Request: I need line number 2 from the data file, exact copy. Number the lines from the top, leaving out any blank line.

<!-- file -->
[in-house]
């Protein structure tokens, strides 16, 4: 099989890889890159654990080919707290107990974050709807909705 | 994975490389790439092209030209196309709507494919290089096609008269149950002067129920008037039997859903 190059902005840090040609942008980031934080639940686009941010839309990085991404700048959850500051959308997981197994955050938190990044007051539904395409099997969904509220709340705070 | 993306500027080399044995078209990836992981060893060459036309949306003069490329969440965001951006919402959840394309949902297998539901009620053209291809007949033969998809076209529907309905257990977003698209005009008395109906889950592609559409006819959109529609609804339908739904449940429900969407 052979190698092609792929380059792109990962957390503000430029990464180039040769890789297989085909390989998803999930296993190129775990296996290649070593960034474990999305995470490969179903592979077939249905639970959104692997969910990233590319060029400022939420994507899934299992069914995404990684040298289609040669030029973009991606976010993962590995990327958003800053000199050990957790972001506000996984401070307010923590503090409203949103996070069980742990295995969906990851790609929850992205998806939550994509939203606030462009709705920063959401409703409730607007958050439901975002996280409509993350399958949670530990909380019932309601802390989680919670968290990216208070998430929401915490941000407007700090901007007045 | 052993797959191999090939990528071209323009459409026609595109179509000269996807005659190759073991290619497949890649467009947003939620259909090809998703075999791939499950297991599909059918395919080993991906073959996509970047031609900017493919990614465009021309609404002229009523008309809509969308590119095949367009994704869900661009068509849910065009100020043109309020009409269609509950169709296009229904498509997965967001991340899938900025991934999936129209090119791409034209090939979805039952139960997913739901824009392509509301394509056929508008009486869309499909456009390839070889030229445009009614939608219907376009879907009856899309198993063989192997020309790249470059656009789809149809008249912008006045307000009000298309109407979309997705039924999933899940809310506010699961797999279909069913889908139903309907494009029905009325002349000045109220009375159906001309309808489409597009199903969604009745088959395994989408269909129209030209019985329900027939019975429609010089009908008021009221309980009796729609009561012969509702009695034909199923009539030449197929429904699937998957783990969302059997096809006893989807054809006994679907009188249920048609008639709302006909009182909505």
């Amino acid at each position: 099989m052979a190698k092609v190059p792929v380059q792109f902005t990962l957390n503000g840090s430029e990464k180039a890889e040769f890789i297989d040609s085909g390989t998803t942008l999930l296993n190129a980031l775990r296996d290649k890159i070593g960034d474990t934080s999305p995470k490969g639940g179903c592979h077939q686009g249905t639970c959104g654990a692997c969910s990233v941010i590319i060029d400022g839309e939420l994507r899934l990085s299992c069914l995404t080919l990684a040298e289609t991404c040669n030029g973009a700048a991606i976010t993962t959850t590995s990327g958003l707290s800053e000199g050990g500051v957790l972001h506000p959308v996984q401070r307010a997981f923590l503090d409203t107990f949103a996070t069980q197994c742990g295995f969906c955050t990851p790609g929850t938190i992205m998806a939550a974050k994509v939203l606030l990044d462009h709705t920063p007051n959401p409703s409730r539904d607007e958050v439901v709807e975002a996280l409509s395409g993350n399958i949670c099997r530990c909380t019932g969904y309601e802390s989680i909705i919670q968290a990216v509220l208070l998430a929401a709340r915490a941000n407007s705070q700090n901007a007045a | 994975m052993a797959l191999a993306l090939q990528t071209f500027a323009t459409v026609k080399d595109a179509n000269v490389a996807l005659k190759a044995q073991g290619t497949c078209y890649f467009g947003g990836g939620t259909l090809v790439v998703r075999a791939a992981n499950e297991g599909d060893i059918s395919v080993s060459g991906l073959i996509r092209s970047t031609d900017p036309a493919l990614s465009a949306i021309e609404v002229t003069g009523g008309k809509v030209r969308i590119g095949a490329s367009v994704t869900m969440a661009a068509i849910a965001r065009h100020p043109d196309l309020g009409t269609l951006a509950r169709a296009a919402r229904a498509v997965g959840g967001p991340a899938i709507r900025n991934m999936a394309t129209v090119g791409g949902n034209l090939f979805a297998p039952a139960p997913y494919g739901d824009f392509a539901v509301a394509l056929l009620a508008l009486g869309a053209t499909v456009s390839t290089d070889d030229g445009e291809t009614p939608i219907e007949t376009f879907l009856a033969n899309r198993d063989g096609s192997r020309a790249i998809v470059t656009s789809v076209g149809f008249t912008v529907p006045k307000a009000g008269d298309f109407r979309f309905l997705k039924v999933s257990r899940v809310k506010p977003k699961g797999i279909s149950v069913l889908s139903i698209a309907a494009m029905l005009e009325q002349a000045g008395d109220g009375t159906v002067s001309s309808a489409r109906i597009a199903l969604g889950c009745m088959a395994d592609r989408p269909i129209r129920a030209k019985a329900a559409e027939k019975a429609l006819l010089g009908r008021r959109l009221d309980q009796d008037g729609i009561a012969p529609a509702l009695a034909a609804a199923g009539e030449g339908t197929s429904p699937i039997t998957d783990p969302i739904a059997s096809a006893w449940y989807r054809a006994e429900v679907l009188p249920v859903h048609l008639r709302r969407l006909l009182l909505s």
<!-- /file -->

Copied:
């Protein structure tokens, strides 16, 4: 099989890889890159654990080919707290107990974050709807909705 | 994975490389790439092209030209196309709507494919290089096609008269149950002067129920008037039997859903 190059902005840090040609942008980031934080639940686009941010839309990085991404700048959850500051959308997981197994955050938190990044007051539904395409099997969904509220709340705070 | 993306500027080399044995078209990836992981060893060459036309949306003069490329969440965001951006919402959840394309949902297998539901009620053209291809007949033969998809076209529907309905257990977003698209005009008395109906889950592609559409006819959109529609609804339908739904449940429900969407 052979190698092609792929380059792109990962957390503000430029990464180039040769890789297989085909390989998803999930296993190129775990296996290649070593960034474990999305995470490969179903592979077939249905639970959104692997969910990233590319060029400022939420994507899934299992069914995404990684040298289609040669030029973009991606976010993962590995990327958003800053000199050990957790972001506000996984401070307010923590503090409203949103996070069980742990295995969906990851790609929850992205998806939550994509939203606030462009709705920063959401409703409730607007958050439901975002996280409509993350399958949670530990909380019932309601802390989680919670968290990216208070998430929401915490941000407007700090901007007045 | 052993797959191999090939990528071209323009459409026609595109179509000269996807005659190759073991290619497949890649467009947003939620259909090809998703075999791939499950297991599909059918395919080993991906073959996509970047031609900017493919990614465009021309609404002229009523008309809509969308590119095949367009994704869900661009068509849910065009100020043109309020009409269609509950169709296009229904498509997965967001991340899938900025991934999936129209090119791409034209090939979805039952139960997913739901824009392509509301394509056929508008009486869309499909456009390839070889030229445009009614939608219907376009879907009856899309198993063989192997020309790249470059656009789809149809008249912008006045307000009000298309109407979309997705039924999933899940809310506010699961797999279909069913889908139903309907494009029905009325002349000045109220009375159906001309309808489409597009199903969604009745088959395994989408269909129209030209019985329900027939019975429609010089009908008021009221309980009796729609009561012969509702009695034909199923009539030449197929429904699937998957783990969302059997096809006893989807054809006994679907009188249920048609008639709302006909009182909505």